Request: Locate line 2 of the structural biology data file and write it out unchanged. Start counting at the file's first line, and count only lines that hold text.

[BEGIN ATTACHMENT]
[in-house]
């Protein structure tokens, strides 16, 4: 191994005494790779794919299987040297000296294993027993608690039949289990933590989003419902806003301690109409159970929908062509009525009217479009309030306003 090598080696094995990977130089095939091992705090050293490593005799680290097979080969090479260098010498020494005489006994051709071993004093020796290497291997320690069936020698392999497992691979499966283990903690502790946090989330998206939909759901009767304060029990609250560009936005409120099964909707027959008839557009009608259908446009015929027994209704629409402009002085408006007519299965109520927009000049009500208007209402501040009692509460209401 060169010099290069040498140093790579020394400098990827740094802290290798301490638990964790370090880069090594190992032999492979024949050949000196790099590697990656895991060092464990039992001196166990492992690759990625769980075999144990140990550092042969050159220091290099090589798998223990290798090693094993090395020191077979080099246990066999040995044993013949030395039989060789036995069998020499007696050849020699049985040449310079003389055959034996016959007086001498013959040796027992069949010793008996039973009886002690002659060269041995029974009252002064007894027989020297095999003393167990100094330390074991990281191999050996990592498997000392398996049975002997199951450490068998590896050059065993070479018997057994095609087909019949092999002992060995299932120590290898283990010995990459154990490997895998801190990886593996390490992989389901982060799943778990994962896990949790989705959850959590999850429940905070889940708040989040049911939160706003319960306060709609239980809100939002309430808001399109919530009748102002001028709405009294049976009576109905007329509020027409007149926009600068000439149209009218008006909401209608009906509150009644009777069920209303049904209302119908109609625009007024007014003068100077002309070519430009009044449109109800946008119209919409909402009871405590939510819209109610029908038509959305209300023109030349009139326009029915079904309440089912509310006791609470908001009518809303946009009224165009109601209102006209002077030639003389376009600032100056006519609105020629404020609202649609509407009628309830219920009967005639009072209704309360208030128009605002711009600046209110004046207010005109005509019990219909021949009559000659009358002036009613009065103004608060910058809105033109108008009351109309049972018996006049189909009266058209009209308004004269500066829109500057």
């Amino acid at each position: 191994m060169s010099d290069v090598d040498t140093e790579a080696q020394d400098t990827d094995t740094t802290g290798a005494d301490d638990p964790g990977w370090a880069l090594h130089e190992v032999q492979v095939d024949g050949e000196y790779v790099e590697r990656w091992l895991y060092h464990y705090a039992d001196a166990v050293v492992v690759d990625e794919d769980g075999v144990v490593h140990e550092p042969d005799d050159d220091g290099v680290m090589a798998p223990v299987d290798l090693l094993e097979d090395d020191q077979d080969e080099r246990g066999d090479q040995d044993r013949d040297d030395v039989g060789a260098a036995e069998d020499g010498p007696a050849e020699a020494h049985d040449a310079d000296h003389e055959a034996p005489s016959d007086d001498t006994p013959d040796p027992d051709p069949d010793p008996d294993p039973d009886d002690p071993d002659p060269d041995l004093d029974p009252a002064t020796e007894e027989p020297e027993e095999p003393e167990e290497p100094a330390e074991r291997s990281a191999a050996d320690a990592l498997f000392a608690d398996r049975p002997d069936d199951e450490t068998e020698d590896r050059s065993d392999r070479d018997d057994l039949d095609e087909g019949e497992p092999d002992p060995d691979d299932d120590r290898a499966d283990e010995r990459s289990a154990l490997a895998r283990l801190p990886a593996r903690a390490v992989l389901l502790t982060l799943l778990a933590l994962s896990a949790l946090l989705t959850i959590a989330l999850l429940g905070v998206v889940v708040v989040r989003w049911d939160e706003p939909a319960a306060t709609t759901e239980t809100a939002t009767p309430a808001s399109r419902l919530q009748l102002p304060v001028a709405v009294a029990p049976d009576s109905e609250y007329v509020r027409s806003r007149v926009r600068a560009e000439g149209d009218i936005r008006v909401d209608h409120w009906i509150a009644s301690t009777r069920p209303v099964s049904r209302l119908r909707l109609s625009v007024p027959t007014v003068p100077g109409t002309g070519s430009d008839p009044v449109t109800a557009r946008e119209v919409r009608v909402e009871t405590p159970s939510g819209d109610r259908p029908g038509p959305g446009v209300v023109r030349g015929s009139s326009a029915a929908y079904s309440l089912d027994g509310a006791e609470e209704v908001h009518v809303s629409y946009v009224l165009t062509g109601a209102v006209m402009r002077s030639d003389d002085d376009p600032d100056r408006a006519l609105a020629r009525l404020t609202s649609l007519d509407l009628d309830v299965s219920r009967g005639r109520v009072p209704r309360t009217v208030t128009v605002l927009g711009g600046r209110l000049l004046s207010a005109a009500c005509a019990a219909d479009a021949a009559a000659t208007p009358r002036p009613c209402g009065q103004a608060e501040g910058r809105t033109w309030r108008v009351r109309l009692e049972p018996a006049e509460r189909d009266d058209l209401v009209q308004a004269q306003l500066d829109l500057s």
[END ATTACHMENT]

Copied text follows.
């Protein structure tokens, strides 16, 4: 191994005494790779794919299987040297000296294993027993608690039949289990933590989003419902806003301690109409159970929908062509009525009217479009309030306003 090598080696094995990977130089095939091992705090050293490593005799680290097979080969090479260098010498020494005489006994051709071993004093020796290497291997320690069936020698392999497992691979499966283990903690502790946090989330998206939909759901009767304060029990609250560009936005409120099964909707027959008839557009009608259908446009015929027994209704629409402009002085408006007519299965109520927009000049009500208007209402501040009692509460209401 060169010099290069040498140093790579020394400098990827740094802290290798301490638990964790370090880069090594190992032999492979024949050949000196790099590697990656895991060092464990039992001196166990492992690759990625769980075999144990140990550092042969050159220091290099090589798998223990290798090693094993090395020191077979080099246990066999040995044993013949030395039989060789036995069998020499007696050849020699049985040449310079003389055959034996016959007086001498013959040796027992069949010793008996039973009886002690002659060269041995029974009252002064007894027989020297095999003393167990100094330390074991990281191999050996990592498997000392398996049975002997199951450490068998590896050059065993070479018997057994095609087909019949092999002992060995299932120590290898283990010995990459154990490997895998801190990886593996390490992989389901982060799943778990994962896990949790989705959850959590999850429940905070889940708040989040049911939160706003319960306060709609239980809100939002309430808001399109919530009748102002001028709405009294049976009576109905007329509020027409007149926009600068000439149209009218008006909401209608009906509150009644009777069920209303049904209302119908109609625009007024007014003068100077002309070519430009009044449109109800946008119209919409909402009871405590939510819209109610029908038509959305209300023109030349009139326009029915079904309440089912509310006791609470908001009518809303946009009224165009109601209102006209002077030639003389376009600032100056006519609105020629404020609202649609509407009628309830219920009967005639009072209704309360208030128009605002711009600046209110004046207010005109005509019990219909021949009559000659009358002036009613009065103004608060910058809105033109108008009351109309049972018996006049189909009266058209009209308004004269500066829109500057």